The negative social and environmental impacts of mining on women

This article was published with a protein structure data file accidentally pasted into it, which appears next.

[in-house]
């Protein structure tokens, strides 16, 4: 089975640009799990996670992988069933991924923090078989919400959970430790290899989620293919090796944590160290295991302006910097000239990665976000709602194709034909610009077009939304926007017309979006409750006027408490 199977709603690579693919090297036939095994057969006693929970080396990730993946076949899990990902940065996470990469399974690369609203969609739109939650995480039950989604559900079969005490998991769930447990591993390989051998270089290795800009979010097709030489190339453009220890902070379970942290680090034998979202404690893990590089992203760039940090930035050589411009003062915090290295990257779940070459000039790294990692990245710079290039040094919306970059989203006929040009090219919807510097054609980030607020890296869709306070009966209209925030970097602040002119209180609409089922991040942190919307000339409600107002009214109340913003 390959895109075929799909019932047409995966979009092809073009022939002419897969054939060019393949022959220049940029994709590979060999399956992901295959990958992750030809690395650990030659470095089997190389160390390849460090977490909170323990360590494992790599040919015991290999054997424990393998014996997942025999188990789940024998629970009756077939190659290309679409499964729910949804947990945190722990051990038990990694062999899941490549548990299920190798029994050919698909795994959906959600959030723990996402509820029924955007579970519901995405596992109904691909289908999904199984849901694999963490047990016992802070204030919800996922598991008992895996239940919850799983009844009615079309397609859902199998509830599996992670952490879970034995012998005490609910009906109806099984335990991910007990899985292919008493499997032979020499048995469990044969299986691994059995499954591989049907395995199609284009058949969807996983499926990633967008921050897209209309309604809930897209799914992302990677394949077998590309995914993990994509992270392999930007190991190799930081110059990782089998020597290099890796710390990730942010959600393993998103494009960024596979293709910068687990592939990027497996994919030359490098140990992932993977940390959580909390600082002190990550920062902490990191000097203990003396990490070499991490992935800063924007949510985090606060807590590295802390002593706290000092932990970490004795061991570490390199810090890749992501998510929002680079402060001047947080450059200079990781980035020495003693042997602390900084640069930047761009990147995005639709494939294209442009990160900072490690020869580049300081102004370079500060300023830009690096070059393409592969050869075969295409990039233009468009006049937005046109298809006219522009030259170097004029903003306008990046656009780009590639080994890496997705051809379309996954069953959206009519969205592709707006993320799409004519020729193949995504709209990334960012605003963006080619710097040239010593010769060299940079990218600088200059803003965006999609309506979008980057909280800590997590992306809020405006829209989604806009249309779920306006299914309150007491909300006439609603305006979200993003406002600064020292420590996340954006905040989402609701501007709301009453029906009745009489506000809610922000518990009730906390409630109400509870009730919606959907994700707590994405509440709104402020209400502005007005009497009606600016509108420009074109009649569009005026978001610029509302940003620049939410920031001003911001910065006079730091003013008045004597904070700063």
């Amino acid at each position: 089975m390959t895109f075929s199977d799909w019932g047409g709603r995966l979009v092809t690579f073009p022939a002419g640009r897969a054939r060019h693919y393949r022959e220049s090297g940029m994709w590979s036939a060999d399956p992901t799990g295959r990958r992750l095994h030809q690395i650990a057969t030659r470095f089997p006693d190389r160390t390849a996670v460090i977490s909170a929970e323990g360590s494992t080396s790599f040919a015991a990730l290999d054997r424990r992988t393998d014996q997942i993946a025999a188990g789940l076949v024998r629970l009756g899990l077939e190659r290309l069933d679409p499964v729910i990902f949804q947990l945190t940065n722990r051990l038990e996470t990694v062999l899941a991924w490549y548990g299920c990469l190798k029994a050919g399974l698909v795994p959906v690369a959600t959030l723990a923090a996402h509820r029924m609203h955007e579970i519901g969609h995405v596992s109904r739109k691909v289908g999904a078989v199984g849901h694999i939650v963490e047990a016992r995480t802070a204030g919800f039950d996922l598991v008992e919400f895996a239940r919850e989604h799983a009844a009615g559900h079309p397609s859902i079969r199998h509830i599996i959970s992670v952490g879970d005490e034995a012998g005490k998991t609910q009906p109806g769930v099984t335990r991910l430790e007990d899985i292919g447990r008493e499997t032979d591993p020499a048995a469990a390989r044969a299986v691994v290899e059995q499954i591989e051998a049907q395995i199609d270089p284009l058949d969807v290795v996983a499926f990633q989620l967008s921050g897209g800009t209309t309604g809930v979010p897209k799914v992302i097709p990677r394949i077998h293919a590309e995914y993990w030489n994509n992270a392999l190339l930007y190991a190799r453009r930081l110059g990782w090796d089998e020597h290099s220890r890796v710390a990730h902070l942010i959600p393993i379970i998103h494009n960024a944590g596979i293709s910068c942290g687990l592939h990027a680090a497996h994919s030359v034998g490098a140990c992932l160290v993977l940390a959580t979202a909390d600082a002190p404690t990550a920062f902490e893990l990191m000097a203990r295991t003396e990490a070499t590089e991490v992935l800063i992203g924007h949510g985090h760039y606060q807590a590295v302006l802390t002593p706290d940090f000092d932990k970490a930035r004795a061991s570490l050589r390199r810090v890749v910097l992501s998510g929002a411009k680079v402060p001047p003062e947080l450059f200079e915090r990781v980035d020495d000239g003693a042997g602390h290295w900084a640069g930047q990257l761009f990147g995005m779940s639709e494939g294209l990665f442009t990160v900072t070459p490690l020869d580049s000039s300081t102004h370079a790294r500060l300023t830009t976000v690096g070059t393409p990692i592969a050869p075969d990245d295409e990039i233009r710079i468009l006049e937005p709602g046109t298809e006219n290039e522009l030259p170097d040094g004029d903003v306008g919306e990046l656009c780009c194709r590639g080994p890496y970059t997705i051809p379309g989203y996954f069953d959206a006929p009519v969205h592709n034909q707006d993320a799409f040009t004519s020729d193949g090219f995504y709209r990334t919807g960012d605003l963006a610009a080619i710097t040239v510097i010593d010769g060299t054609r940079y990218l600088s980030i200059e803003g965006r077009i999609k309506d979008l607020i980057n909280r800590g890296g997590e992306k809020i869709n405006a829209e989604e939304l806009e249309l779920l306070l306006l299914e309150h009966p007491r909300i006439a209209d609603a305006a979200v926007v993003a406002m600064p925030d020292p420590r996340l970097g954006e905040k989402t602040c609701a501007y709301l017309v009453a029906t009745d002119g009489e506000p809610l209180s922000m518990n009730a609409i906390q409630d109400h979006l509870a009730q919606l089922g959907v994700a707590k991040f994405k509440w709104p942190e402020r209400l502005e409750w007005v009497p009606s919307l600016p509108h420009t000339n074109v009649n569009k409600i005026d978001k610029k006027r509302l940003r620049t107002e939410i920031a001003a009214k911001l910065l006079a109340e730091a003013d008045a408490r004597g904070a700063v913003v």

Communities relocated to make way for gold mines in Ghana struggle with loss of agricultural land, unemployment, and environmental damage. Joanna Manu is a farmer in Ghana. She was once arrested for trespassing -- in her own field -- while planting her crops. The police who arrested her sent by a mining company called Golden Star Resources. Farmers in the area, many of whom are women, often were told that the government had given their land to the company and there was nothing they could do -- as was Manu. But she had attended a training session with a local organization and knew her rights. "I told the court that I was there before the company came and that it had not compensated me," she said. "So the company had no right to push me off this land. I know my rights, and I knew the law would take its course... I am still farming there." Joanna's experience with a mining company is not unique for women, but her successful stand for her rights may be rare. In many countries where Oxfam works, we see extractive industry projects with significant social, environmental and economic impacts on local communities. These impacts disproportionately affect women.